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Author Schniedewind, William M., author

Title The finger of the scribe : how scribes learned to write the Bible / William M. Schniedewind
Published New York, NY : Oxford University Press, [2019]


Description 1 online resource
Contents The emergence of scribal education in ancient Israel -- Scribal curriculum at Kuntillet 'Ajrud -- Alphabets and acrostics -- From lists to literature -- Letters, paragraphs, and prophets -- Proverbial sayings -- Advanced education -- Epilogue -- Notes -- Bibliography -- Index of citations of primary texts -- Index term list
Summary One of the enduring problems in biblical studies is how the Bible came to be written. Clearly, scribes were involved. But our knowledge of scribal training in ancient Israel is limited. William Schniedewind explores the unexpected cache of inscriptions discovered at a remote, Iron Age military post called Kuntillet 'Ajrud to assess the question of how scribes might have been taught to write. Here, far from such urban centers as Jerusalem or Samaria, plaster walls and storage pithoi were littered with inscriptions. Apart from the sensational nature of some of the contents-perhaps suggesting Yahweh had a consort-these inscriptions also reflect actual writing practices among soldiers stationed near the frontier. What emerges is a very different picture of how writing might have been taught, as opposed to the standard view of scribal schools in the main population centers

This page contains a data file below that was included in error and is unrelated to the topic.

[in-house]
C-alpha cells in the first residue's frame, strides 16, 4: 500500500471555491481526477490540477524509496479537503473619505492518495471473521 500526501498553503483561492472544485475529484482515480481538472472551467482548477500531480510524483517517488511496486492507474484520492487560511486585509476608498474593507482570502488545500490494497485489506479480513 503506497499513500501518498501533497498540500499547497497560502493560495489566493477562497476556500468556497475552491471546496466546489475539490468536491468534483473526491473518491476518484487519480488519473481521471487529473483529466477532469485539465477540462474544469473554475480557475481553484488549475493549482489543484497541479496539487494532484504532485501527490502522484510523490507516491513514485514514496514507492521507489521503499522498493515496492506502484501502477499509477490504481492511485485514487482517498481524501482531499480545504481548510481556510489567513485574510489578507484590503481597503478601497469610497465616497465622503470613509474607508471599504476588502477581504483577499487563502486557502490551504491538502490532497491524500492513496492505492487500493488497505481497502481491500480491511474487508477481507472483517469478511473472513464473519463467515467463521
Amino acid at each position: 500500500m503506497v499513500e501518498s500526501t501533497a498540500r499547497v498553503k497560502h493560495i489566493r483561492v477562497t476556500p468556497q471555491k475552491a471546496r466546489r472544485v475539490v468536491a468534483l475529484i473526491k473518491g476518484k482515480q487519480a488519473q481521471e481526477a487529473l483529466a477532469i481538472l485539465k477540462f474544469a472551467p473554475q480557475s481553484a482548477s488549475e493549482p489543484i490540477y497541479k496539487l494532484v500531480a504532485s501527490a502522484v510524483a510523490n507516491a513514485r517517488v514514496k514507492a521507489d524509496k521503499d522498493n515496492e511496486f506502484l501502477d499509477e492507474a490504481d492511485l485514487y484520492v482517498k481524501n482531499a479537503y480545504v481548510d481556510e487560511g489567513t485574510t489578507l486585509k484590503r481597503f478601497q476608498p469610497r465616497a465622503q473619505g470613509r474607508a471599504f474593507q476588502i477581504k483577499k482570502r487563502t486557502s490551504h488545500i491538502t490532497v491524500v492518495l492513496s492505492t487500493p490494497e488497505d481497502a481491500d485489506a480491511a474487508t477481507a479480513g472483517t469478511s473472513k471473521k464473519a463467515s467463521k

Bibliography Includes bibliographical references and index
Notes Online resource; title from HTML homepage (Oxford, viewed November 16, 2020)
Subject Scribes, Jewish -- Education -- History
Genre/Form History.
Form Electronic book
ISBN 9780190052492